Phase 1/2 trial long-term clinical data on GS010 showed that it is safe and can improve visual acuity in patients with Leber hereditary optic neuropathy (LHON), a mitochondrial disease that affects the eyes.
Although the trial (NCT02064569) had not been designed or powered to assess the effectiveness of the gene therapy, interim results revealed that a single administration could significantly improve visual capacity in six of 14 treated patients.
The safety and early efficacy results of the trial were recently published in Ophthalmology, the journal of the American Academy of Ophthalmology. The study was titled “Safety of rAAV2/2-ND4 Gene Therapy for Leber Hereditary Optic Neuropathy.”
“This first-ever scientific publication of clinical data with GS010 is a major step forward for patients afflicted with LHON – a blinding disease affecting those in the prime of their life,” Dr. Catherine Vignal, MD, principal investigator of the study and chief of the Department of Ophthalmology at the Rothschild Foundation Hospital in Paris, said in a press release.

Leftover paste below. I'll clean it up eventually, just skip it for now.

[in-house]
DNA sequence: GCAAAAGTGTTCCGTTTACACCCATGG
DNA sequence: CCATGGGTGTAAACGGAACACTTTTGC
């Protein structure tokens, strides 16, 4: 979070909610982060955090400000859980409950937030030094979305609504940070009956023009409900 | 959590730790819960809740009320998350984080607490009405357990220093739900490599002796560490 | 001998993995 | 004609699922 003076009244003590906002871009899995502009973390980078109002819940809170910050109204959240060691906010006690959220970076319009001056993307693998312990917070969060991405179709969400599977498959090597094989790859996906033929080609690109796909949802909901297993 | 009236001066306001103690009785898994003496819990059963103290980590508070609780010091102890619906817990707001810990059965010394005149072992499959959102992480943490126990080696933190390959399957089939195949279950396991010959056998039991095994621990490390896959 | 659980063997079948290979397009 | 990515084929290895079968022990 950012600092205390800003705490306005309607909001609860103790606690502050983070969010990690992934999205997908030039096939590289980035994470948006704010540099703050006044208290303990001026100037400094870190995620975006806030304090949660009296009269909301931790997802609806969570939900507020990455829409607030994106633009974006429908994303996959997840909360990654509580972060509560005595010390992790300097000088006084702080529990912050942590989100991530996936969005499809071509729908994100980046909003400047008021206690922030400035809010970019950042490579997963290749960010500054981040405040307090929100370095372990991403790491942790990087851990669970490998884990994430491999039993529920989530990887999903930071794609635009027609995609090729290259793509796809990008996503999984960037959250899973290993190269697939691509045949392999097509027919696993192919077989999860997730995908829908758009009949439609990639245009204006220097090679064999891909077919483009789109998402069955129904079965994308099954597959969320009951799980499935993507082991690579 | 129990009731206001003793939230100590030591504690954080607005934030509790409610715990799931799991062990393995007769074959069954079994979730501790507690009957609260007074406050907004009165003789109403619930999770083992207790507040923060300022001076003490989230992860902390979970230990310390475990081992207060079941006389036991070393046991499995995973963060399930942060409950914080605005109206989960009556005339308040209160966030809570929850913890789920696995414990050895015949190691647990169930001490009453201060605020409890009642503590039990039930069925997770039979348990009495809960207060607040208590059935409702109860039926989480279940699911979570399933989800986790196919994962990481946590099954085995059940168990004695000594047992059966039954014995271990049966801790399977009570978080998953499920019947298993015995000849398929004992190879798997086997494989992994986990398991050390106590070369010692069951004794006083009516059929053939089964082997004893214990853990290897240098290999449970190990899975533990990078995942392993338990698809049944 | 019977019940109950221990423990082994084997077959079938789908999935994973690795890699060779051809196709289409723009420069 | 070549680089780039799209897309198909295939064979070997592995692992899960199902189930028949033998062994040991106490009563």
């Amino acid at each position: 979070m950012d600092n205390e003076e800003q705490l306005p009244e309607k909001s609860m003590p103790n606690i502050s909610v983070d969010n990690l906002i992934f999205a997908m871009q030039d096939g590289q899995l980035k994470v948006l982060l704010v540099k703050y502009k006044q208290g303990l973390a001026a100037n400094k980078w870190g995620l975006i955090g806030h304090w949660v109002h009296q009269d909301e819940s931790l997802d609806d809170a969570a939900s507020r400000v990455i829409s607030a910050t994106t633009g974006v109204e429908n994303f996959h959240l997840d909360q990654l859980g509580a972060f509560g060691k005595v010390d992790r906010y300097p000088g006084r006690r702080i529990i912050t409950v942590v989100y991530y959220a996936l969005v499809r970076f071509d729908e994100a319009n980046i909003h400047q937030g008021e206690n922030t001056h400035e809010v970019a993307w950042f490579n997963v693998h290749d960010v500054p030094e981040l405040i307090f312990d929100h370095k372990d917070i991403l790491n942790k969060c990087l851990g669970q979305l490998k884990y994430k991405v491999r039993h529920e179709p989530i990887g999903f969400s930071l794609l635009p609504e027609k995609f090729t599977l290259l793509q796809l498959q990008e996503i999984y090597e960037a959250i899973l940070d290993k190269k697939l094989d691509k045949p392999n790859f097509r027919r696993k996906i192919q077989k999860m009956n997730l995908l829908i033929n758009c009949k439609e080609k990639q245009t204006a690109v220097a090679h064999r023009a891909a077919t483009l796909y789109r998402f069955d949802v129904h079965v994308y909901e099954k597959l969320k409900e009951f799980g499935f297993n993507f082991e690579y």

“If these promising results are confirmed in the ongoing Phase 3 studies, GS010 would offer a meaningful and life-changing therapy for those so afflicted and become the standard of care for LHON,” she said.
GS010 is a gene therapy designed by GenSight Biologics to deliver the correct version of the mitochondrial gene ND4 in the eyes. The faulty version of this gene is the cause of about 70% of LHON cases.
In the Phase 1/2 trial, four different doses of GS010 were tested in 15 patients previously identified as carriers of the G11778A variant of the ND4 gene.
The therapy was administrated by injection directly in the worse-seeing eye of each participant. All patients were followed for 48 weeks, with an additional four years of long-term follow-up.
Safety data collected 96 weeks after treatment revealed no treatment or procedure-related serious adverse events, with a safety and tolerability profile similar to previous reports. About 94% of adverse events were mild in severity and manageable. The most common adverse events were intraocular inflammation and elevated intraocular pressure.
Part of these results will be presented at the upcoming 44th Annual Meeting of the North American Neuro-Ophthalmology Society (NANOS) March 3-8 in Big Island, Hawaii. GenSight will also present these results at the Association for Research in Vision and Ophthalmology (ARVO) 2018 Annual Meeting April 29 to May 3 in Honolulu, Hawaii.
The trials are running at the same time, with a total of 73 LHON patients enrolled at seven centers in the U.S., the U.K., France, Germany, and Italy. Topline results of the REVERSE and RESCUE trials are expected in April and in the third quarter of 2018, respectively.
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